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San Diego 2014: The Last Stand of the California Browncoats

(Newsflesh 0.50)

4.15  ·  Rating details ·  2,826 ratings  ·  285 reviews
It was the summer of 2014, and the true horrors of the Rising were only just beginning to reveal themselves. Fans from all over the world gathered in San Diego, California for the annual comic book and media convention, planning to forget about the troubling rumors of new diseases and walking dead by immersing themselves in a familiar environment. Over the course of five g ...more
Kindle Edition, 120 pages
Published July 11th 2012 by Orbit (first published January 1st 2012)
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Community Reviews

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4.15  · 
Rating details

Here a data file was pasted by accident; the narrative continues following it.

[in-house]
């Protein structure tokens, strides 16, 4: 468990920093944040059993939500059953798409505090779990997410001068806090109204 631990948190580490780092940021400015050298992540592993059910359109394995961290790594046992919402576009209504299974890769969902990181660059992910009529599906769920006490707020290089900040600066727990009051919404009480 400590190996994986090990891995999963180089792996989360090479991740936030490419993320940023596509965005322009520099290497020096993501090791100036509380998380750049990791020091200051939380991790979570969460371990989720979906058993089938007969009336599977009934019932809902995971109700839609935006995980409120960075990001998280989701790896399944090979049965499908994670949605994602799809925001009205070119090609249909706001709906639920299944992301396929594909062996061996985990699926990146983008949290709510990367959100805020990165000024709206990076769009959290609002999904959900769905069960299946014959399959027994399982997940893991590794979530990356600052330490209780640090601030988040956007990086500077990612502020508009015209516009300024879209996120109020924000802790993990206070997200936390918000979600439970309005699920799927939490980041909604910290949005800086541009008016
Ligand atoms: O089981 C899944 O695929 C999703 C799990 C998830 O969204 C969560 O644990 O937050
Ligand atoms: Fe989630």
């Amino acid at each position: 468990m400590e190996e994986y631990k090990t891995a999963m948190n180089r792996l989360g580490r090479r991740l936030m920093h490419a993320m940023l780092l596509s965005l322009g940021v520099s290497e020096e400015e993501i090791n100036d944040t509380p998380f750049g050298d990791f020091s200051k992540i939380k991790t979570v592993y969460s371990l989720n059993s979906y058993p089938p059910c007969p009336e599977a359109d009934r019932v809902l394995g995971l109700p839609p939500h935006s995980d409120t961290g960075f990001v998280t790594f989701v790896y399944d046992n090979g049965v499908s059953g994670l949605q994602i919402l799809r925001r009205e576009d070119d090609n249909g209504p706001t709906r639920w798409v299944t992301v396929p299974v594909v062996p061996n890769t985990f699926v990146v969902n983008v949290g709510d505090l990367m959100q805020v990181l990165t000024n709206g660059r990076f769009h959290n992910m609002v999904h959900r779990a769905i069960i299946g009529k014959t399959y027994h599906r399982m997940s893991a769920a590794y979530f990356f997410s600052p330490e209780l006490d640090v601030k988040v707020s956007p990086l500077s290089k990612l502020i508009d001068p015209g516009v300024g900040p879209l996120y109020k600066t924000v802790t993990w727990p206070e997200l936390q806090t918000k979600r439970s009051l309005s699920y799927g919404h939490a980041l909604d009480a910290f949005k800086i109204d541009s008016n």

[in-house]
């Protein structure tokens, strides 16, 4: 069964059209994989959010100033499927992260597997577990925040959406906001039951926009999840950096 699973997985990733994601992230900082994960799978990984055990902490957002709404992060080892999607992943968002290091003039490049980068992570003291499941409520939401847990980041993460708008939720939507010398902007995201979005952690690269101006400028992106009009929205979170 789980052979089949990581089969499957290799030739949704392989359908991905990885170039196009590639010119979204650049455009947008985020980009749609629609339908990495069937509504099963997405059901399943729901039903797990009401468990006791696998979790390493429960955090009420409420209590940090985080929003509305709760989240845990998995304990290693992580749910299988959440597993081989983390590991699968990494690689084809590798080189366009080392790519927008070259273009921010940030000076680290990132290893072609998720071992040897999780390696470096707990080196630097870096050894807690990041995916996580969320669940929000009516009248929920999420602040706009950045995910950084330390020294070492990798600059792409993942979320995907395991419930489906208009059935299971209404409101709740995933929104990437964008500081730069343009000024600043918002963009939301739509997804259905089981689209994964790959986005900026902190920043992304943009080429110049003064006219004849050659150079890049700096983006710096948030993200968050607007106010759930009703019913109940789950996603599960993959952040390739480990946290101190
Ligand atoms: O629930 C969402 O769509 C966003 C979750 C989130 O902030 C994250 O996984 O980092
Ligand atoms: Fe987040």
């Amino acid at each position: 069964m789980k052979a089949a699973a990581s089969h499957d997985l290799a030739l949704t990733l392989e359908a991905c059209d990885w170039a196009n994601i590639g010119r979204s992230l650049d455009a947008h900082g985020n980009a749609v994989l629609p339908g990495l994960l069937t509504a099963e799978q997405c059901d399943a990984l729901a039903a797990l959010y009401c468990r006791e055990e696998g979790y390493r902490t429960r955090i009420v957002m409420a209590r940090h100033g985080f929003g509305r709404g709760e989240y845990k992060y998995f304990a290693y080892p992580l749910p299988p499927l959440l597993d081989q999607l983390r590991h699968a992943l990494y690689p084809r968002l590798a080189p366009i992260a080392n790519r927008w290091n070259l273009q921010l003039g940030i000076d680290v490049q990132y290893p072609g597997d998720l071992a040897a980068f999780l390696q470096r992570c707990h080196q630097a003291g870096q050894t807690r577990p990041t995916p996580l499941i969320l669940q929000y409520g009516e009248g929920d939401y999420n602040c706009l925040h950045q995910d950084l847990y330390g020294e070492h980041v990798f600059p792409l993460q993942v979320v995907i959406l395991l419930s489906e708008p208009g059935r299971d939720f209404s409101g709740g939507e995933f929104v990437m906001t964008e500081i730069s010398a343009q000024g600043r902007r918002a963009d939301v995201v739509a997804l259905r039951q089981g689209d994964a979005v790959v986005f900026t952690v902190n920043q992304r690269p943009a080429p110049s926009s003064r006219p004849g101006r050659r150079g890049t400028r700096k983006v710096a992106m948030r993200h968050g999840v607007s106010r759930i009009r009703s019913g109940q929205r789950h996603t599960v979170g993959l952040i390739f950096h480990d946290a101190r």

·  2,826 ratings  ·  285 reviews

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Apr 24, 2013 rated it really liked it

how do there keep being more of these?? and they aren't even new, i am just only now discovering them, and it is like when you take your winter coat out of storage (or in my case "flung behind the door that is really just for show because of all the stacks of books preventing it from opening) and finding twenty dollars in the pocket. IT WAS THERE ALL ALOOOONG!

 photo DSC00189_zpsc1524747.jpg

there is, indeed, a door behind there.

and although this one was in no way as satisfying as countdown, which actually contributed somethi
The book is written with a nod to its brethren in the Newsflesh series: Mahir Gowda, head Newsie of After the End Times has managed to get an exclusive interview with a survivor of the Kellis-Amberlee outbreak that happened on Preview Night of the San Diego Comic Con 2014. While this book is set in the same 'verse as Feed, Deadline, and Blackout, one does not necessarily have to be familiar with the main three books in this series to enjoy this one.